Monday Morning Cup of Coffee takes a look at news crossing HousingWire's weekend desk.
Things are shaking up as the Federal Deposit Insurance Corp. civil lawsuit against IndyMac gets under way. Three former executives of the Pasadena, Calif.-based housing lender are being charged with negligence in approving 23 ill-advised homebuilder loans.
Scott Van Dellen, Richard Koon and Kenneth Shellem oversaw IndyMac’s homebuilder division. The former executives approved loans that were never repaid by homebuilders or developers, which cost the bank about $170 million.
"They violated their duties to the bank," said Patrick J. Richard, the lawyer representing the FDIC. "They violated standards of safe and reasonable banking."
However, the former IndyMac executives protested and said that during the time, regulators and their superiors approved the loans.
The trial represents the continued actions of federal authorities pursuing civil damages against key companies and institutions. A previous example was the Securities and Exchange investigation of Countrywide Financial Corp.
Several state and federal prosecutors have also filed civil lawsuits against other big bank companies in the home lending sector including Bank of America, Wells Fargo, Citigroup and JPMorgan Chase for fraud and recklessness, which costs investors and taxpayers billions of dollars.
To read the full LA Times article click here.
The US Department of Treasury continues to aid those left in the aftermath of Hurricane Sandy. The Treasury provided support to individuals and businesses effected by the hurricane with services such as existing mortgage forbearance, activated and authorized housing, and tax relief programs.
Under the Making Home Affordable Program guidelines, servicers must provide eligible homeowners and businesses at least three months of forbearance if requested.
The tax relief program also offers various services, including postponed filing deadlines, leave-based donation programs and low-income housing.
This week, Fannie Mae and Freddie Mac will also put their hurricane relief guidelines into action. The government-sponsored enterprises are providing similar Treasury guidelines including mortgage forbearance and waiving fees.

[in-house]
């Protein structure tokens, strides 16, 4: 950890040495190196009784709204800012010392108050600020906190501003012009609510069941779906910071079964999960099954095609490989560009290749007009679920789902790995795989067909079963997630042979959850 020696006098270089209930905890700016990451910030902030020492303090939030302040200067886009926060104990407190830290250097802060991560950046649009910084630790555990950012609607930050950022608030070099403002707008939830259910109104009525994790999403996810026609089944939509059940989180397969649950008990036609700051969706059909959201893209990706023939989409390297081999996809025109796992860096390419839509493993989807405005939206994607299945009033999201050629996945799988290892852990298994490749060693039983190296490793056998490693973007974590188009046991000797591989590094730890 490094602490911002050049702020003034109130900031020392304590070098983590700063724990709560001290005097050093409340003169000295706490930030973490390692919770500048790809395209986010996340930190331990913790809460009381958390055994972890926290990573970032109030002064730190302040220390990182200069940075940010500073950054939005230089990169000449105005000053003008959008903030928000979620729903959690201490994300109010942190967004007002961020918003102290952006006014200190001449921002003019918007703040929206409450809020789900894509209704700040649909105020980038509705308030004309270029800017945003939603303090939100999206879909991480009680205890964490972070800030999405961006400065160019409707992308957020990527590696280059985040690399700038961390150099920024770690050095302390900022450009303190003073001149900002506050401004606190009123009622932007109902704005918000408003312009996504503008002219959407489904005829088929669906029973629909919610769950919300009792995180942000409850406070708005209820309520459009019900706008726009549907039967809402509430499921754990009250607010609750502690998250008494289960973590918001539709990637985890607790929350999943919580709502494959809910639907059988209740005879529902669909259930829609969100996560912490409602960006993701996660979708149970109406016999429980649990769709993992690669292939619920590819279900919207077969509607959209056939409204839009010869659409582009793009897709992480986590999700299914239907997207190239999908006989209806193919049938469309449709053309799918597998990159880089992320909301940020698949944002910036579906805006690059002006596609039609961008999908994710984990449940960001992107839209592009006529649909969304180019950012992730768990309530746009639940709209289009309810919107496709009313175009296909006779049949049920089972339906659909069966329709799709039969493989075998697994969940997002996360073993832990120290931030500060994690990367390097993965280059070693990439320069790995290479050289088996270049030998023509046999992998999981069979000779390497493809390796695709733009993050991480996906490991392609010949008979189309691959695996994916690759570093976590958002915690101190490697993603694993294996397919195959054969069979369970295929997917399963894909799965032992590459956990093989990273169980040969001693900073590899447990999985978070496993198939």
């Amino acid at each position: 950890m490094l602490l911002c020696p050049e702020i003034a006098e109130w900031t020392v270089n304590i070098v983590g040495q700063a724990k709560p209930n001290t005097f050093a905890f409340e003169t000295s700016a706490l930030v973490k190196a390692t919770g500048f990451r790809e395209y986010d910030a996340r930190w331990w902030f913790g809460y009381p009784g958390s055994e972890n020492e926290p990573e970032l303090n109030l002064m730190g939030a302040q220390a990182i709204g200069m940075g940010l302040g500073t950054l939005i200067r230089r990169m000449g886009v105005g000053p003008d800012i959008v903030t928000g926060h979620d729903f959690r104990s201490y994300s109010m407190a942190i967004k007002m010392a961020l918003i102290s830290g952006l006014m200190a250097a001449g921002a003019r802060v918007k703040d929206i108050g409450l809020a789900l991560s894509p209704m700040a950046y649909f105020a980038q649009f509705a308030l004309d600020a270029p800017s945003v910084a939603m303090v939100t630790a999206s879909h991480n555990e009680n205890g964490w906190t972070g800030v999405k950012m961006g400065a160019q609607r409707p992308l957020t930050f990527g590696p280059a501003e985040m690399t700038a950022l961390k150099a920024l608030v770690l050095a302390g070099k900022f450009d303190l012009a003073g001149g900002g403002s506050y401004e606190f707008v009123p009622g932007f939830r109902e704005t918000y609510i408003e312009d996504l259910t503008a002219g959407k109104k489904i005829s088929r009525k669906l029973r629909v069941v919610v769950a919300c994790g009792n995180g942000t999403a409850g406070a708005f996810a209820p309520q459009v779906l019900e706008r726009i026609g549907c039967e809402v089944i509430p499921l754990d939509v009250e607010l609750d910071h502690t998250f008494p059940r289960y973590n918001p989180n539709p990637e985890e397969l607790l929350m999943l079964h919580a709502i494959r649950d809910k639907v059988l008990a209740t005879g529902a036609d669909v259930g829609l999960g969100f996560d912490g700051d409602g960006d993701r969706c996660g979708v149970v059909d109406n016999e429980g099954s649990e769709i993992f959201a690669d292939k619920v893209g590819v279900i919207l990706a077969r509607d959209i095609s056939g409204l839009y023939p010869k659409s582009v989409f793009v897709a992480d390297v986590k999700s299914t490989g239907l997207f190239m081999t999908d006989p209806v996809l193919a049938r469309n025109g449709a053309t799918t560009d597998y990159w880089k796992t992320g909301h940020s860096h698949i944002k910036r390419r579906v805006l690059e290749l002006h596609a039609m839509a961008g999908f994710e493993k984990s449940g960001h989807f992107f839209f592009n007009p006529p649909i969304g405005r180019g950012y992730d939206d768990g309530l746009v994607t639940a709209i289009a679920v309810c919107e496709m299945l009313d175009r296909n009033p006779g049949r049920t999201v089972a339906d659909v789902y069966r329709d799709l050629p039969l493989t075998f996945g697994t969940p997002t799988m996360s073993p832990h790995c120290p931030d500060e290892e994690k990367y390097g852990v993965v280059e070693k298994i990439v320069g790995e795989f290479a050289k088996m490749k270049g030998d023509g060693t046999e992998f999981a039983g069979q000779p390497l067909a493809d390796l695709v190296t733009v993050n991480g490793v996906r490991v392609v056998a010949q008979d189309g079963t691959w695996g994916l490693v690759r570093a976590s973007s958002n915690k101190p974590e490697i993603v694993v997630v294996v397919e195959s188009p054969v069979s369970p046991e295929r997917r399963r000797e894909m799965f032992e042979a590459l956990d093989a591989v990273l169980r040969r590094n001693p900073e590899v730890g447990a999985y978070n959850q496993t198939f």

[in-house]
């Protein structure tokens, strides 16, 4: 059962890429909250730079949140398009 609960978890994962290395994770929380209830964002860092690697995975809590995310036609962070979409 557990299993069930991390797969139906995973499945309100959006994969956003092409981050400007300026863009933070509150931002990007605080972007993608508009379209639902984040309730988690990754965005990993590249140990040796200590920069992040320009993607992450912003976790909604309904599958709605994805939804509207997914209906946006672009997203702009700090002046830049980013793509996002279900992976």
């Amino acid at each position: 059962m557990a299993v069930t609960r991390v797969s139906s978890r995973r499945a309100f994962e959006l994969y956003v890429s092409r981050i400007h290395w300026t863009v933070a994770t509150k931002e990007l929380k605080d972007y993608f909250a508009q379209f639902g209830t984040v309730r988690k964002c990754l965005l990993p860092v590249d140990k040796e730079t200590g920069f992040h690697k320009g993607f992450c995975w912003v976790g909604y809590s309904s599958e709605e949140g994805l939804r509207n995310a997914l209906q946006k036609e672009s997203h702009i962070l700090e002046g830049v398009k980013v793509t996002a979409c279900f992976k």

Bay Area real estate investors are snatching up as many homes as possible before rising housing prices beat them to the punch. The nine counties in the area have seen an increase in affordable, foreclosed homes. As a result, investors are buying the distressed residences to fix and flip or hold and rent out.
Investors are focusing on areas affected most by the downturn, such as Solano County.
"There is a tsunami of money coming into the market, billions of dollars to buy distressed single-family homes," said Jeff Lerman, a San Rafael real estate lawyer. "The window of opportunity is rapidly closing (as prices rise). Over the next 18 months, profit margins in single-family opportunistic buying will be compressed quite a bit."
DataQuick researchers found that absentee buyers – those who have their property tax bills sent to a different mailing address then the home recently purchased – account for about 25% of home purchases in the Bay Area this year.
Speaking of property investors....
The IPD U.S. Quarterly Property Index produced a consistent return of 2.5% for the third quarter. This continues the stable return trend for the past three quarters. The steady return is a result of progressive appreciation throughout the year, with 1.2% for the quarter.
Retail and residential sectors outperformed the IPD Index, with 2.7% in retail and 2.6% in residential. Total returns for 3Q12 was 10.8%, compared to 16.5% a year prior.
The Federal Deposit Insurance Corp. recorded no new bank failures this past week.